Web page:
Do guitars really sound better with age?

Discussions relating to the classical guitar which don't fit elsewhere.
a guitar player
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Re: Do guitars really sound better with age?

Post by a guitar player » Mon Dec 03, 2018 10:26 pm

Of course as most people have pointed out, age usually implies better skill, in general and with the guitar itself.

However, I also think there's a component of simply getting used to the way an instrument sounds and as a consequence perceiving it as more pleasant.

I went on a vacation with my Cordoba Mini twice now. Both times, when I first unpacked and played it, I distinctly noticed the more tinny / thinner sound as less pleasant as that of my full-size guitars. However, after playing it exclusively for a few days, which I usually don't do at home, I noticed my perception of the sound improved as the thinner sound just became the "new normal" and I could appreciate its subtleties more while playing different pieces.

Again, there's very likely an aspect of getting more skilled with the instrument during those vacation days. But I think there might also be an aspect of becoming familiar with the tone and then liking the tone because it is familiar. Although I'm not really well versed enough to judge if this applies, I think this might be a bit like the "Mere-exposure effect" in psychology.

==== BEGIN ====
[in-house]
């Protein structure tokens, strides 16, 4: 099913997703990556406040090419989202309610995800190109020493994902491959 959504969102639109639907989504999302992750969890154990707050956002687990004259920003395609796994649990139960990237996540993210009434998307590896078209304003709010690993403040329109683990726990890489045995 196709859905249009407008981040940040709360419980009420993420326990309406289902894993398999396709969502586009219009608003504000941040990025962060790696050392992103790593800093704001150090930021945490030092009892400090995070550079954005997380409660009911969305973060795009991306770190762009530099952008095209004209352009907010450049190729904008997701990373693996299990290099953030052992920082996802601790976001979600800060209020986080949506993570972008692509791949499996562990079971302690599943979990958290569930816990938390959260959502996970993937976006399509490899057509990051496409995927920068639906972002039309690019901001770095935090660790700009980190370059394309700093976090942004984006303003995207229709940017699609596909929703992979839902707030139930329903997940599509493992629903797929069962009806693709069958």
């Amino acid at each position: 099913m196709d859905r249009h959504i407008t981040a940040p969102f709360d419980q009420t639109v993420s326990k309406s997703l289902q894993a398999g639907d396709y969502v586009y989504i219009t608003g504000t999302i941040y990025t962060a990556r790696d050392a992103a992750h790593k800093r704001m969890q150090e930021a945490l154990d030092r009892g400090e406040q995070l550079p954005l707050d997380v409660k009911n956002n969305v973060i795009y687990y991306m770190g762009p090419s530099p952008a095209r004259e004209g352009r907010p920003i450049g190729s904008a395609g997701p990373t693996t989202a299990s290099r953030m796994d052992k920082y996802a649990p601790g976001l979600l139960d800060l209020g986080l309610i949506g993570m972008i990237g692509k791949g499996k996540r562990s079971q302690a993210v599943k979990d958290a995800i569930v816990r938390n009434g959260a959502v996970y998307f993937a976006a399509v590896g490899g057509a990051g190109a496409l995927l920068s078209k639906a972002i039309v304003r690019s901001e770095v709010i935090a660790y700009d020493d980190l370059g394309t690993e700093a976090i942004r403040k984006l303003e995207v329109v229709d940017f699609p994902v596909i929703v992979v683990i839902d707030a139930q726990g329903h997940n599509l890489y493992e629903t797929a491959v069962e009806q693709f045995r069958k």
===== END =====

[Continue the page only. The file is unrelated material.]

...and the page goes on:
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Re: Do guitars really sound better with age?

Post by amade » Tue Dec 04, 2018 7:31 pm

Some sellers of older guitars boast of a great sound owing to the aging of the wood. This is a popular idea in regard to old violins of course. (This cannot be verified with blind tests.). But why guitars, which have not been around for centuries like violins? Jose Ramirez III wrote that the tone of new guitars always change as they develop in the first year or so. He observed that it had to do with how they are played when "broken in." He heard guitars open up dramatically in that hands of a good player, and not develop when left in the case. He had a life time of experience, as well as being a third generation luthier. So why should a guitar that has been around for many years (or even decades) change significantly if maintained in proper humidity and not abused? I had a Ramirez 2a for 44 years and I found that it had pretty much retained the same sound over decades.

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Re: Do guitars really sound better with age?

Post by rinneby » Wed Dec 05, 2018 2:16 pm

Joe de V wrote:
Mon Apr 27, 2015 8:51 pm
I would be of the opinion that any guitar would sound better as the player and not necessarily the guitar, ages. :wink: -
hehe :)
1964 - Masaru Kohno
1989 - Antonio Marin Montero
2017 - Pete Beer
2017 - Tobias Braun

Feel free to ask me anything about Japanese classical guitars.

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Re: Do guitars really sound better with age?

Post by thesixthfret2 » Wed Dec 05, 2018 3:07 pm